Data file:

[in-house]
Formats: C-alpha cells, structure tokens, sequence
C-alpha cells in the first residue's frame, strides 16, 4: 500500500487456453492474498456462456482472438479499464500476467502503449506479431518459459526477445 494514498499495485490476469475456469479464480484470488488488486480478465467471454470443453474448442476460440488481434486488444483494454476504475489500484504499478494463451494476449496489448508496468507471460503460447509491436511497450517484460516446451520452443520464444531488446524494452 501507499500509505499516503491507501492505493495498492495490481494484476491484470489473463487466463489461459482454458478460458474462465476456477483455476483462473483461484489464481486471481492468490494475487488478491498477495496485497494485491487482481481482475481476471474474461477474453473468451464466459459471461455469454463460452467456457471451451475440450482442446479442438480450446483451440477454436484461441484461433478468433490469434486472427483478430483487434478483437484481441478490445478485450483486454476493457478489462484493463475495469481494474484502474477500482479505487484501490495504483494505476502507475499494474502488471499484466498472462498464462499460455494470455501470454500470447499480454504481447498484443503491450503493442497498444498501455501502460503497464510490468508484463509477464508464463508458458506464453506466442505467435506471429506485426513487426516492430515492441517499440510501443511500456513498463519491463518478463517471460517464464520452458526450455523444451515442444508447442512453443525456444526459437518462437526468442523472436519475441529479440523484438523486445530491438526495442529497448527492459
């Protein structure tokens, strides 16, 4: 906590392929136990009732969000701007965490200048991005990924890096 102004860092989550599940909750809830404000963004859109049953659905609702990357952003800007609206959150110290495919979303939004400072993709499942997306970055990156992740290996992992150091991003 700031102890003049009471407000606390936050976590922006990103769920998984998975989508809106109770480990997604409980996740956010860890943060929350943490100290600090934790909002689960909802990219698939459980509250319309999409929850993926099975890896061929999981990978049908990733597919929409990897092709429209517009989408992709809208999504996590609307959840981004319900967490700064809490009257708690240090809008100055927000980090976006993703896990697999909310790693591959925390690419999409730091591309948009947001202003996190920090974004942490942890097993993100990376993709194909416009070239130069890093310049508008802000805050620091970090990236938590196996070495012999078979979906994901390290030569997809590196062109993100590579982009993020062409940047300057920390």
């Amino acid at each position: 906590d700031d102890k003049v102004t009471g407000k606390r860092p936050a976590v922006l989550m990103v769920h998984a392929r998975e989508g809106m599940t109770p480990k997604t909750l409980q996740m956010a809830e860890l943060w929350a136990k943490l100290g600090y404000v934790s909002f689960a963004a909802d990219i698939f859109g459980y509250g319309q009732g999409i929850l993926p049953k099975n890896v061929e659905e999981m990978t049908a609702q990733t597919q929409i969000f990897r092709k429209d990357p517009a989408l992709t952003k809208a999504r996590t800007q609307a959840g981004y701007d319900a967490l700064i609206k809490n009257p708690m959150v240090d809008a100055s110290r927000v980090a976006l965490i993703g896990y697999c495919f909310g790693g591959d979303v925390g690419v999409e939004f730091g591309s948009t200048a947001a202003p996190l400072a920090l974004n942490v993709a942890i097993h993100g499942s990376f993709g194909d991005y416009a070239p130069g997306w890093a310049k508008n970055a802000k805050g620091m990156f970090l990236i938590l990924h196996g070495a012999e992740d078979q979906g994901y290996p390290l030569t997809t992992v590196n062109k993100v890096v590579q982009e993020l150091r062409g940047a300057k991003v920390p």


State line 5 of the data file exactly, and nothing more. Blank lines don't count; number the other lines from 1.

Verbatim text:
């Amino acid at each position: 906590d700031d102890k003049v102004t009471g407000k606390r860092p936050a976590v922006l989550m990103v769920h998984a392929r998975e989508g809106m599940t109770p480990k997604t909750l409980q996740m956010a809830e860890l943060w929350a136990k943490l100290g600090y404000v934790s909002f689960a963004a909802d990219i698939f859109g459980y509250g319309q009732g999409i929850l993926p049953k099975n890896v061929e659905e999981m990978t049908a609702q990733t597919q929409i969000f990897r092709k429209d990357p517009a989408l992709t952003k809208a999504r996590t800007q609307a959840g981004y701007d319900a967490l700064i609206k809490n009257p708690m959150v240090d809008a100055s110290r927000v980090a976006l965490i993703g896990y697999c495919f909310g790693g591959d979303v925390g690419v999409e939004f730091g591309s948009t200048a947001a202003p996190l400072a920090l974004n942490v993709a942890i097993h993100g499942s990376f993709g194909d991005y416009a070239p130069g997306w890093a310049k508008n970055a802000k805050g620091m990156f970090l990236i938590l990924h196996g070495a012999e992740d078979q979906g994901y290996p390290l030569t997809t992992v590196n062109k993100v890096v590579q982009e993020l150091r062409g940047a300057k991003v920390p």